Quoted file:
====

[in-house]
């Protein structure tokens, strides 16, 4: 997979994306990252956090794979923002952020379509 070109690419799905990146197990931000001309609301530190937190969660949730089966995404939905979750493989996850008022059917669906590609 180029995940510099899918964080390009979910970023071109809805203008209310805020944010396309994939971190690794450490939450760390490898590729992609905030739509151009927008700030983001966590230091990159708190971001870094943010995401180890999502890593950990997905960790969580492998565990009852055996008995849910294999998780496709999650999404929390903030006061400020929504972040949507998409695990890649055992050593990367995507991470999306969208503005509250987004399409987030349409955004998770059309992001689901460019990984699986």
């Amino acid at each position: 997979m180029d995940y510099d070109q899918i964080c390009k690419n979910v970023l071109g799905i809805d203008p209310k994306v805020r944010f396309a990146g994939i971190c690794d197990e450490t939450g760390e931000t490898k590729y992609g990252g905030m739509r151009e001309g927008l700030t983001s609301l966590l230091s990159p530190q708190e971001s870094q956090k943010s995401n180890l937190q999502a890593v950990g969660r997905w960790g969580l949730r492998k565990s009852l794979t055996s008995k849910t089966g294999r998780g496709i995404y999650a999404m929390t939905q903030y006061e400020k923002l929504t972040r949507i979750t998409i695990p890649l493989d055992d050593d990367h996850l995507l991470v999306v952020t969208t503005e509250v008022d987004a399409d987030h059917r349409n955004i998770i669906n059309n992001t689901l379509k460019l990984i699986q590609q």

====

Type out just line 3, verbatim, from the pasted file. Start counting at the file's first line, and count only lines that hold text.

């Amino acid at each position: 997979m180029d995940y510099d070109q899918i964080c390009k690419n979910v970023l071109g799905i809805d203008p209310k994306v805020r944010f396309a990146g994939i971190c690794d197990e450490t939450g760390e931000t490898k590729y992609g990252g905030m739509r151009e001309g927008l700030t983001s609301l966590l230091s990159p530190q708190e971001s870094q956090k943010s995401n180890l937190q999502a890593v950990g969660r997905w960790g969580l949730r492998k565990s009852l794979t055996s008995k849910t089966g294999r998780g496709i995404y999650a999404m929390t939905q903030y006061e400020k923002l929504t972040r949507i979750t998409i695990p890649l493989d055992d050593d990367h996850l995507l991470v999306v952020t969208t503005e509250v008022d987004a399409d987030h059917r349409n955004i998770i669906n059309n992001t689901l379509k460019l990984i699986q590609q």